But that’s not reality. Because our world isn’t a linear system; it’s a complex system. A system ruled by chaos theory—the quantum, not the Newtonian. We don’t necessarily have to work harder to make more money. We don’t have to work out harder or diet harder to be fit. We don’t have to fight to earn love. A little bit of effort in the right place can multiply to have exponentially greater effects in a completely different, seemingly unrelated area. A well-placed word could change our life. A chance encounter could change our entire career.
The reality is that we—and everything around us—is far more space and energy than matter (99.999 percent space and energy, 0.0001 percent matter). All wave, almost no particle. Even Max Planck, the godfather of quantum physics, said after studying matter his whole life that matter doesn’t exist! And this was a century ago.
Most of us have heard this by now in some form or another. However, for the vast majority of us, it’s just an intellectual understanding. Because despite knowing this, most of us spend our days in the illusion that we’re living in a concrete reality—Maya, the world of illusion, as the Buddhists would say. Because it’s not an embodied experience…yet.
So here I am, in a chiropractic seminar a couple of weeks back, and Donny Epstein, the creator of Network Spinal, is there telling us to suspend the illusion that we’re working on a physical body. And it’s not just talk—because we are learning and practicing and sharing a technology that allows us to experience this reality in our bodies. We have moments when we feel our whole system light up with nothing more than an ounce of pressure from a thumb on the back of our neck. And we simply can’t go back to thinking that more and harder is the best way to make a change.
This work allows us to move more and more into a lived experience of the energetic reality that we actually live in. Most of us, and the world at large, is stuck in a physical reality where it takes a lot of force to make a lot of change. We’re fighting pain, struggling to get ahead, and working on our relationships.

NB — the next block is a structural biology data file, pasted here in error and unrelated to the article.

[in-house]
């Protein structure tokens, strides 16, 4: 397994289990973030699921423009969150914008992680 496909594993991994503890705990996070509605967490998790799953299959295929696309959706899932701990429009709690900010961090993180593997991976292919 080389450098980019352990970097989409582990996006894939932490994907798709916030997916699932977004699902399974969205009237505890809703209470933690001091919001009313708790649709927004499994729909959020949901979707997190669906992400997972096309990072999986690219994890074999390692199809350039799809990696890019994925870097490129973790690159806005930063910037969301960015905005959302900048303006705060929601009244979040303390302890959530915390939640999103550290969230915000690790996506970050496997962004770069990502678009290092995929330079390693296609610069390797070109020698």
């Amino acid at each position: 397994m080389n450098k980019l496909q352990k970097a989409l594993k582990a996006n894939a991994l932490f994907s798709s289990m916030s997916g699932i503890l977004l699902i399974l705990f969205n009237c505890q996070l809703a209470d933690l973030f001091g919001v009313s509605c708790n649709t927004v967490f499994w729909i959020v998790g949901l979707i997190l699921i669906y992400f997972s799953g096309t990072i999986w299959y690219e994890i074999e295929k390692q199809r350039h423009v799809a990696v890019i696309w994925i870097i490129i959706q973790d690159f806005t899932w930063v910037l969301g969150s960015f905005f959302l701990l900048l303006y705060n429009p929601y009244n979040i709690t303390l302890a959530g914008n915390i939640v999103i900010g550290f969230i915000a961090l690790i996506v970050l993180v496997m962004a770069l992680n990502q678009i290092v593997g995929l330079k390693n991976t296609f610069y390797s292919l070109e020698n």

Sometimes, we move partway out of the illusion. Some of us have moments when we loosen our belief in a physical reality and taste a little something more. We taste transcendence in a yoga class, in a beautiful song, in the eyes of a lover. But we’re still trapped in the structure of our concrete beliefs. We’re too scared to let go of them, even though they limit us.
We choose the painful and familiar versus the thrilling uncertainty and possibility of the unknown.
We allow ourselves to be pulled out of transcendence by our schedule, by our phones, by our doubts, by our thoughts. It’s like we talk ourselves out of it because we don’t believe it could be that easy, that available, that playful.
But my work is teaching me that it can be. That when the bold anarchist in us suspends our belief in the structure of things, the door opens for energy, synchronicity, healing, serendipity, timelessness, and bliss. That’s what Donny was talking about. That’s where the fun is.
That’s the field I get to play in at “work.” But the truth is that it’s the same field that’s available to us all the time. All we really have to do is relax, loosen our grip on our thoughts, and play in the delightful nowness that is, well, right now. And besides, suspending a belief doesn’t have to be permanent. We can return to our concrete world up whenever we’d like. But if we do it right, I don’t think we’ll want it back.